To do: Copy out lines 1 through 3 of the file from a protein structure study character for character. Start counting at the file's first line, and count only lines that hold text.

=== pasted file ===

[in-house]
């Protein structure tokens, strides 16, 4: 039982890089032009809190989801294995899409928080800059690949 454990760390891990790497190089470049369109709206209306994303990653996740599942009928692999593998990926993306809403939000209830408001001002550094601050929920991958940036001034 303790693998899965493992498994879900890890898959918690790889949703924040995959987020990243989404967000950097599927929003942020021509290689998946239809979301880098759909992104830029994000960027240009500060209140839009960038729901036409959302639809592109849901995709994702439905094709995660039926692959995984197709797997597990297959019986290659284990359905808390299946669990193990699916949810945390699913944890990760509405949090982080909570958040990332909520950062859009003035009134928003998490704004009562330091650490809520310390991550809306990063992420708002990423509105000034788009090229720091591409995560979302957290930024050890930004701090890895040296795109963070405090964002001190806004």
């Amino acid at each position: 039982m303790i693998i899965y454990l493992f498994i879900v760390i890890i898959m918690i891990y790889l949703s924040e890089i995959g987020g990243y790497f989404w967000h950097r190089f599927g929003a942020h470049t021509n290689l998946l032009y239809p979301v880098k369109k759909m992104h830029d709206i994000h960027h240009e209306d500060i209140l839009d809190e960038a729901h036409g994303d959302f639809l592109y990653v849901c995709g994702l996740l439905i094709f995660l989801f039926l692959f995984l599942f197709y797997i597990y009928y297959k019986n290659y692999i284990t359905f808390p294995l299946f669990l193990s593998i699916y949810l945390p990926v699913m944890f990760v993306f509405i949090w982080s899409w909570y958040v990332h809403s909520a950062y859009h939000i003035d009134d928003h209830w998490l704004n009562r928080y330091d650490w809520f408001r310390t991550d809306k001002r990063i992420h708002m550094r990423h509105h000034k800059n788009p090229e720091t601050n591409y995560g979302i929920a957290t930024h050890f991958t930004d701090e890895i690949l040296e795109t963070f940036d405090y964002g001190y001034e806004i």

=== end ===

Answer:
[in-house]
């Protein structure tokens, strides 16, 4: 039982890089032009809190989801294995899409928080800059690949 454990760390891990790497190089470049369109709206209306994303990653996740599942009928692999593998990926993306809403939000209830408001001002550094601050929920991958940036001034 303790693998899965493992498994879900890890898959918690790889949703924040995959987020990243989404967000950097599927929003942020021509290689998946239809979301880098759909992104830029994000960027240009500060209140839009960038729901036409959302639809592109849901995709994702439905094709995660039926692959995984197709797997597990297959019986290659284990359905808390299946669990193990699916949810945390699913944890990760509405949090982080909570958040990332909520950062859009003035009134928003998490704004009562330091650490809520310390991550809306990063992420708002990423509105000034788009090229720091591409995560979302957290930024050890930004701090890895040296795109963070405090964002001190806004």
């Amino acid at each position: 039982m303790i693998i899965y454990l493992f498994i879900v760390i890890i898959m918690i891990y790889l949703s924040e890089i995959g987020g990243y790497f989404w967000h950097r190089f599927g929003a942020h470049t021509n290689l998946l032009y239809p979301v880098k369109k759909m992104h830029d709206i994000h960027h240009e209306d500060i209140l839009d809190e960038a729901h036409g994303d959302f639809l592109y990653v849901c995709g994702l996740l439905i094709f995660l989801f039926l692959f995984l599942f197709y797997i597990y009928y297959k019986n290659y692999i284990t359905f808390p294995l299946f669990l193990s593998i699916y949810l945390p990926v699913m944890f990760v993306f509405i949090w982080s899409w909570y958040v990332h809403s909520a950062y859009h939000i003035d009134d928003h209830w998490l704004n009562r928080y330091d650490w809520f408001r310390t991550d809306k001002r990063i992420h708002m550094r990423h509105h000034k800059n788009p090229e720091t601050n591409y995560g979302i929920a957290t930024h050890f991958t930004d701090e890895i690949l040296e795109t963070f940036d405090y964002g001190y001034e806004i």